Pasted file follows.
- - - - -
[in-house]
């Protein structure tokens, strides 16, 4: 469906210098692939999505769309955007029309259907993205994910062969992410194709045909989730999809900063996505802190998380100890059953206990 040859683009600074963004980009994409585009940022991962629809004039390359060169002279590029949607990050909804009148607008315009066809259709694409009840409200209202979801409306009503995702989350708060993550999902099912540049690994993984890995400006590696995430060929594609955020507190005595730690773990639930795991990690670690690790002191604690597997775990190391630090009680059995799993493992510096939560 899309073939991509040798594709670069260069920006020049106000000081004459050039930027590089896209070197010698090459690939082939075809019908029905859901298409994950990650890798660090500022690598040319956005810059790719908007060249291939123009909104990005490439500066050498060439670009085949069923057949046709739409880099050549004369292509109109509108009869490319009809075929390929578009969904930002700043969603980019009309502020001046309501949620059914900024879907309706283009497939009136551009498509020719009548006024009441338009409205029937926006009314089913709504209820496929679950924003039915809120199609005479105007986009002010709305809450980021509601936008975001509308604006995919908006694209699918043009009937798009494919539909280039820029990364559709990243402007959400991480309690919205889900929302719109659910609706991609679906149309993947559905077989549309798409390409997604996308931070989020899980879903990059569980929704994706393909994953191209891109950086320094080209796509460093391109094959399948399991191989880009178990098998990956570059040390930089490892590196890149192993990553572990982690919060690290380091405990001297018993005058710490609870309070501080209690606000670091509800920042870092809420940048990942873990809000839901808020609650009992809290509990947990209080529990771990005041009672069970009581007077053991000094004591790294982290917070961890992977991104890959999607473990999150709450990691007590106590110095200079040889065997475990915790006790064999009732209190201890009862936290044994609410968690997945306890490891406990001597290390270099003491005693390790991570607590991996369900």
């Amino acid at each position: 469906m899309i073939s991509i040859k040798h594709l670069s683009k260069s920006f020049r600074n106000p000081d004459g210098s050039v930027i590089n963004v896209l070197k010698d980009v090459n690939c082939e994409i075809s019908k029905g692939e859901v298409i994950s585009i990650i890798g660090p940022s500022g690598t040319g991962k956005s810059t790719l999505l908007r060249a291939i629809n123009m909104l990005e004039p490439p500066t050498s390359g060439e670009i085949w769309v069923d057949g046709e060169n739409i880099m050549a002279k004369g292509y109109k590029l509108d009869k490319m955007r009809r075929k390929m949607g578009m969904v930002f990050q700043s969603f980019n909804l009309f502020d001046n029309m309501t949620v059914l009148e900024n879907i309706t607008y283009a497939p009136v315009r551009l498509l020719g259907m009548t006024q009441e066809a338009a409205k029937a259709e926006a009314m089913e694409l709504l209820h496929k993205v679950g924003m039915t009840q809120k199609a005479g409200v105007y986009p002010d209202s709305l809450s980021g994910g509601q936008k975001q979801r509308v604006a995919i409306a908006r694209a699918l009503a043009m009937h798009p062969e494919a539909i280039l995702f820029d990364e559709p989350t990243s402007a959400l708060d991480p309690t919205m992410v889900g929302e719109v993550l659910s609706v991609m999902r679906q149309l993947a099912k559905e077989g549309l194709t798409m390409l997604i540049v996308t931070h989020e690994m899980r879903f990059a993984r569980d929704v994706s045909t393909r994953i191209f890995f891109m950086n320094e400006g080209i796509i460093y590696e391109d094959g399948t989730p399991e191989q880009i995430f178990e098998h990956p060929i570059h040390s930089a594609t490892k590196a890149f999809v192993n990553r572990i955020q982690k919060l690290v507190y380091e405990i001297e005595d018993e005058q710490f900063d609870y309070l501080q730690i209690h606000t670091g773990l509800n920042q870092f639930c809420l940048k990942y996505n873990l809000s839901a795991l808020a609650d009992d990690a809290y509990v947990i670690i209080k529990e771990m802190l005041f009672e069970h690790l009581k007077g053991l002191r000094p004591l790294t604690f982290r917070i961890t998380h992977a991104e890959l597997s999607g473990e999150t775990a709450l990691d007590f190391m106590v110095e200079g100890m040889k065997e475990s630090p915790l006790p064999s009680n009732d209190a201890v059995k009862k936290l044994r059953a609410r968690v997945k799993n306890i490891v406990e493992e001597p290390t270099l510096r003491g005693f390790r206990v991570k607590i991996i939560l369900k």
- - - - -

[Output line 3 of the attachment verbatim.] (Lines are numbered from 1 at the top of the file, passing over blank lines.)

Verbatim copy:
């Amino acid at each position: 469906m899309i073939s991509i040859k040798h594709l670069s683009k260069s920006f020049r600074n106000p000081d004459g210098s050039v930027i590089n963004v896209l070197k010698d980009v090459n690939c082939e994409i075809s019908k029905g692939e859901v298409i994950s585009i990650i890798g660090p940022s500022g690598t040319g991962k956005s810059t790719l999505l908007r060249a291939i629809n123009m909104l990005e004039p490439p500066t050498s390359g060439e670009i085949w769309v069923d057949g046709e060169n739409i880099m050549a002279k004369g292509y109109k590029l509108d009869k490319m955007r009809r075929k390929m949607g578009m969904v930002f990050q700043s969603f980019n909804l009309f502020d001046n029309m309501t949620v059914l009148e900024n879907i309706t607008y283009a497939p009136v315009r551009l498509l020719g259907m009548t006024q009441e066809a338009a409205k029937a259709e926006a009314m089913e694409l709504l209820h496929k993205v679950g924003m039915t009840q809120k199609a005479g409200v105007y986009p002010d209202s709305l809450s980021g994910g509601q936008k975001q979801r509308v604006a995919i409306a908006r694209a699918l009503a043009m009937h798009p062969e494919a539909i280039l995702f820029d990364e559709p989350t990243s402007a959400l708060d991480p309690t919205m992410v889900g929302e719109v993550l659910s609706v991609m999902r679906q149309l993947a099912k559905e077989g549309l194709t798409m390409l997604i540049v996308t931070h989020e690994m899980r879903f990059a993984r569980d929704v994706s045909t393909r994953i191209f890995f891109m950086n320094e400006g080209i796509i460093y590696e391109d094959g399948t989730p399991e191989q880009i995430f178990e098998h990956p060929i570059h040390s930089a594609t490892k590196a890149f999809v192993n990553r572990i955020q982690k919060l690290v507190y380091e405990i001297e005595d018993e005058q710490f900063d609870y309070l501080q730690i209690h606000t670091g773990l509800n920042q870092f639930c809420l940048k990942y996505n873990l809000s839901a795991l808020a609650d009992d990690a809290y509990v947990i670690i209080k529990e771990m802190l005041f009672e069970h690790l009581k007077g053991l002191r000094p004591l790294t604690f982290r917070i961890t998380h992977a991104e890959l597997s999607g473990e999150t775990a709450l990691d007590f190391m106590v110095e200079g100890m040889k065997e475990s630090p915790l006790p064999s009680n009732d209190a201890v059995k009862k936290l044994r059953a609410r968690v997945k799993n306890i490891v406990e493992e001597p290390t270099l510096r003491g005693f390790r206990v991570k607590i991996i939560l369900k």